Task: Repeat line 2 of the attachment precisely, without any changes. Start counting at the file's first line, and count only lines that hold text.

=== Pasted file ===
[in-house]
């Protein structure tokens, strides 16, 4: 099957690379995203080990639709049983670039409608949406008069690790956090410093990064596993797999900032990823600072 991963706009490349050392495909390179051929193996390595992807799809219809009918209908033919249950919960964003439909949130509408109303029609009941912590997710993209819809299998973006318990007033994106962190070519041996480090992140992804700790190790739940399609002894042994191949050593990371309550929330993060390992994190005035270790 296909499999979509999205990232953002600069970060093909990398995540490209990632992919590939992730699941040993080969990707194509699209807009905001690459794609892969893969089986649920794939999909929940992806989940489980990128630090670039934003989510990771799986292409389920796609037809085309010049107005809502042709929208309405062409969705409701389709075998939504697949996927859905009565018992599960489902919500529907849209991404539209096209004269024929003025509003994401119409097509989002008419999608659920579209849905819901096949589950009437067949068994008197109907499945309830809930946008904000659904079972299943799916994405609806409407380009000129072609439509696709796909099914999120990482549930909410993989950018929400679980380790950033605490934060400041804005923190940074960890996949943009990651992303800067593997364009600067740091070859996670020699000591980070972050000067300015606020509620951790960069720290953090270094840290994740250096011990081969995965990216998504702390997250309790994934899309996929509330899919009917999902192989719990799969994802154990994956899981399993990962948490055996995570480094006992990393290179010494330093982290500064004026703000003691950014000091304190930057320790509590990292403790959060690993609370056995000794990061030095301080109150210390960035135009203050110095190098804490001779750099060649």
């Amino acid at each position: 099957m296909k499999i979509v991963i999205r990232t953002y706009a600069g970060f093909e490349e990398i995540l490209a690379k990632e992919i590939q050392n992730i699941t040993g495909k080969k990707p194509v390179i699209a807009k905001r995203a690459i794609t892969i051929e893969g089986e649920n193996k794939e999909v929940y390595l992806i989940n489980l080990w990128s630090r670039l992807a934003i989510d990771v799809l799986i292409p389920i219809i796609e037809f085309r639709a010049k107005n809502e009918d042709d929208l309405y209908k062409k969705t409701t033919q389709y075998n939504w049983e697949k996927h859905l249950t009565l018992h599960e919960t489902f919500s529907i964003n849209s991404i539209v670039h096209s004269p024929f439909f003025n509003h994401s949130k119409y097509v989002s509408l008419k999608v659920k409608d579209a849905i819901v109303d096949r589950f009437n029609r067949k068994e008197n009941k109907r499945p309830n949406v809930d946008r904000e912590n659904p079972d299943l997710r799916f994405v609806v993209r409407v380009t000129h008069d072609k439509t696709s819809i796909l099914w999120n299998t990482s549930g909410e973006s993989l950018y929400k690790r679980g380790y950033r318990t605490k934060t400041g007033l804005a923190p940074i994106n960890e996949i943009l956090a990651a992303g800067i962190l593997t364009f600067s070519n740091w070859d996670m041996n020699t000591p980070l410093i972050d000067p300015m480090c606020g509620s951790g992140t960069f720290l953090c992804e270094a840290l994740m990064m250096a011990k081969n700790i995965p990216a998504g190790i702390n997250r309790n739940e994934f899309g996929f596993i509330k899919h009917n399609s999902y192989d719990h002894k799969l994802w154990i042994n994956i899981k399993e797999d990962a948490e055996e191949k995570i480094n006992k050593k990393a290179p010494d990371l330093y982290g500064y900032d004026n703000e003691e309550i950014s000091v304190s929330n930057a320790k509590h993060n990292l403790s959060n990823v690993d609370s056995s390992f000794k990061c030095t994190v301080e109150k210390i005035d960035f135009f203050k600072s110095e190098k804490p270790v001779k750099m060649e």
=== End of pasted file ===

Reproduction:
């Protein structure tokens, strides 16, 4: 099957690379995203080990639709049983670039409608949406008069690790956090410093990064596993797999900032990823600072 991963706009490349050392495909390179051929193996390595992807799809219809009918209908033919249950919960964003439909949130509408109303029609009941912590997710993209819809299998973006318990007033994106962190070519041996480090992140992804700790190790739940399609002894042994191949050593990371309550929330993060390992994190005035270790 296909499999979509999205990232953002600069970060093909990398995540490209990632992919590939992730699941040993080969990707194509699209807009905001690459794609892969893969089986649920794939999909929940992806989940489980990128630090670039934003989510990771799986292409389920796609037809085309010049107005809502042709929208309405062409969705409701389709075998939504697949996927859905009565018992599960489902919500529907849209991404539209096209004269024929003025509003994401119409097509989002008419999608659920579209849905819901096949589950009437067949068994008197109907499945309830809930946008904000659904079972299943799916994405609806409407380009000129072609439509696709796909099914999120990482549930909410993989950018929400679980380790950033605490934060400041804005923190940074960890996949943009990651992303800067593997364009600067740091070859996670020699000591980070972050000067300015606020509620951790960069720290953090270094840290994740250096011990081969995965990216998504702390997250309790994934899309996929509330899919009917999902192989719990799969994802154990994956899981399993990962948490055996995570480094006992990393290179010494330093982290500064004026703000003691950014000091304190930057320790509590990292403790959060690993609370056995000794990061030095301080109150210390960035135009203050110095190098804490001779750099060649």